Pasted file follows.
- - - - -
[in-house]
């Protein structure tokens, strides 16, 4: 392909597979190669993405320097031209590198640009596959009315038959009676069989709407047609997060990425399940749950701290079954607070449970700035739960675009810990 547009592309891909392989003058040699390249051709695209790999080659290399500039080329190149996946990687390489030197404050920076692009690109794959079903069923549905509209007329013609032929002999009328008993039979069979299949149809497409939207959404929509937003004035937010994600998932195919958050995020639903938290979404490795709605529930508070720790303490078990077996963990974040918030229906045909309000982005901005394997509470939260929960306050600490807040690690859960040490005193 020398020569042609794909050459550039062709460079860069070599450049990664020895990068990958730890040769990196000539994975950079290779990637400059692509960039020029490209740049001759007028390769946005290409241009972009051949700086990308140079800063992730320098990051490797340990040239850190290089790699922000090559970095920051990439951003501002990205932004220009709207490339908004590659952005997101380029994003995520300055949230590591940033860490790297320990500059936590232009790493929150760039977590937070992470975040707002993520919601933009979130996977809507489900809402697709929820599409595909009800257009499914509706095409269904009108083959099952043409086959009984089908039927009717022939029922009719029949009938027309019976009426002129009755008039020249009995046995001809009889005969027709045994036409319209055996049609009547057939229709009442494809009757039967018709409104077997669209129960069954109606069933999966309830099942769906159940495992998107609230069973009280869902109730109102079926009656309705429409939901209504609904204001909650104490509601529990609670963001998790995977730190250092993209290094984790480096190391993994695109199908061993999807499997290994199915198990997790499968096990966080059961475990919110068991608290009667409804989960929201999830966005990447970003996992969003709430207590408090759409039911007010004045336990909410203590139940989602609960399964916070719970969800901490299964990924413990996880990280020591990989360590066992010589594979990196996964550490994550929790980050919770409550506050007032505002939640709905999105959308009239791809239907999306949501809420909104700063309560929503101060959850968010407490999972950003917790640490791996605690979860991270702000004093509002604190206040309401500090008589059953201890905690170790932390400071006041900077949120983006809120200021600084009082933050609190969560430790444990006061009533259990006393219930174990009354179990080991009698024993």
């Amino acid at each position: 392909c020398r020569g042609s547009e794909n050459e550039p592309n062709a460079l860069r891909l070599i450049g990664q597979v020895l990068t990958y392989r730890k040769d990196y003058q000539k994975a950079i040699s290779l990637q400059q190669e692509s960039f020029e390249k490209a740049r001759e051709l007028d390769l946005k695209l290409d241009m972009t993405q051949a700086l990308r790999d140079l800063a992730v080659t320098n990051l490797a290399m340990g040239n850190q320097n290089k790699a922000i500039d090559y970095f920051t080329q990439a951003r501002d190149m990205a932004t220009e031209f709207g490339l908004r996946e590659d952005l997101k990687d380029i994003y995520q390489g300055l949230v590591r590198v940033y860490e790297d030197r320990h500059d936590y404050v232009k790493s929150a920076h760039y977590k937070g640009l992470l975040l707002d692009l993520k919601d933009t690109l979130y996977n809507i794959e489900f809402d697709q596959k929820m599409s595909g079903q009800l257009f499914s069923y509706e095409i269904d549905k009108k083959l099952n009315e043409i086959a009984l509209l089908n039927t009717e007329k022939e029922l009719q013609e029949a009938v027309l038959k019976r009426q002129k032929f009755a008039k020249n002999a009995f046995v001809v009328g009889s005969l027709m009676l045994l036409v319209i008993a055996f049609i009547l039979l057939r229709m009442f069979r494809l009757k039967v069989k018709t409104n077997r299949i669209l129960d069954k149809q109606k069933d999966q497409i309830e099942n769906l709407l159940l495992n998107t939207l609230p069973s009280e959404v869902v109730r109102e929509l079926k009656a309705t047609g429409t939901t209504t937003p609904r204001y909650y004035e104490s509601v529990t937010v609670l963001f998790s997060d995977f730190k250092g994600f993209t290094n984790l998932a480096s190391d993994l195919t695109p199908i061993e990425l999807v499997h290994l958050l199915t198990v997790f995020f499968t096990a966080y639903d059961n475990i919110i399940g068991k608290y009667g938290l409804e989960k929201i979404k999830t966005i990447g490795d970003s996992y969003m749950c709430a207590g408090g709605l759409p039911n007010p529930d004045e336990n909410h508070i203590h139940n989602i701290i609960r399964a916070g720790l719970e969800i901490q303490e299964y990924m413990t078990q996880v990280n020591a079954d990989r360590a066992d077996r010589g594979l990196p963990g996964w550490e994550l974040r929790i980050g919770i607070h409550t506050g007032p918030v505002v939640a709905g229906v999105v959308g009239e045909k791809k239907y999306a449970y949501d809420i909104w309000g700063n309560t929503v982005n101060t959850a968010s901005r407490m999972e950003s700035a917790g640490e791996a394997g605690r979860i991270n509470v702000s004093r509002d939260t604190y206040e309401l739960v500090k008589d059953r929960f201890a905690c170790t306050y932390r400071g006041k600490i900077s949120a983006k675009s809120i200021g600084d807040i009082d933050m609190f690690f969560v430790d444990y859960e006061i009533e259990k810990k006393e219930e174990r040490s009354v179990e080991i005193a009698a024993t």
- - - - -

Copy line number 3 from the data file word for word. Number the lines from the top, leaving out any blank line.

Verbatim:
């Amino acid at each position: 392909c020398r020569g042609s547009e794909n050459e550039p592309n062709a460079l860069r891909l070599i450049g990664q597979v020895l990068t990958y392989r730890k040769d990196y003058q000539k994975a950079i040699s290779l990637q400059q190669e692509s960039f020029e390249k490209a740049r001759e051709l007028d390769l946005k695209l290409d241009m972009t993405q051949a700086l990308r790999d140079l800063a992730v080659t320098n990051l490797a290399m340990g040239n850190q320097n290089k790699a922000i500039d090559y970095f920051t080329q990439a951003r501002d190149m990205a932004t220009e031209f709207g490339l908004r996946e590659d952005l997101k990687d380029i994003y995520q390489g300055l949230v590591r590198v940033y860490e790297d030197r320990h500059d936590y404050v232009k790493s929150a920076h760039y977590k937070g640009l992470l975040l707002d692009l993520k919601d933009t690109l979130y996977n809507i794959e489900f809402d697709q596959k929820m599409s595909g079903q009800l257009f499914s069923y509706e095409i269904d549905k009108k083959l099952n009315e043409i086959a009984l509209l089908n039927t009717e007329k022939e029922l009719q013609e029949a009938v027309l038959k019976r009426q002129k032929f009755a008039k020249n002999a009995f046995v001809v009328g009889s005969l027709m009676l045994l036409v319209i008993a055996f049609i009547l039979l057939r229709m009442f069979r494809l009757k039967v069989k018709t409104n077997r299949i669209l129960d069954k149809q109606k069933d999966q497409i309830e099942n769906l709407l159940l495992n998107t939207l609230p069973s009280e959404v869902v109730r109102e929509l079926k009656a309705t047609g429409t939901t209504t937003p609904r204001y909650y004035e104490s509601v529990t937010v609670l963001f998790s997060d995977f730190k250092g994600f993209t290094n984790l998932a480096s190391d993994l195919t695109p199908i061993e990425l999807v499997h290994l958050l199915t198990v997790f995020f499968t096990a966080y639903d059961n475990i919110i399940g068991k608290y009667g938290l409804e989960k929201i979404k999830t966005i990447g490795d970003s996992y969003m749950c709430a207590g408090g709605l759409p039911n007010p529930d004045e336990n909410h508070i203590h139940n989602i701290i609960r399964a916070g720790l719970e969800i901490q303490e299964y990924m413990t078990q996880v990280n020591a079954d990989r360590a066992d077996r010589g594979l990196p963990g996964w550490e994550l974040r929790i980050g919770i607070h409550t506050g007032p918030v505002v939640a709905g229906v999105v959308g009239e045909k791809k239907y999306a449970y949501d809420i909104w309000g700063n309560t929503v982005n101060t959850a968010s901005r407490m999972e950003s700035a917790g640490e791996a394997g605690r979860i991270n509470v702000s004093r509002d939260t604190y206040e309401l739960v500090k008589d059953r929960f201890a905690c170790t306050y932390r400071g006041k600490i900077s949120a983006k675009s809120i200021g600084d807040i009082d933050m609190f690690f969560v430790d444990y859960e006061i009533e259990k810990k006393e219930e174990r040490s009354v179990e080991i005193a009698a024993t």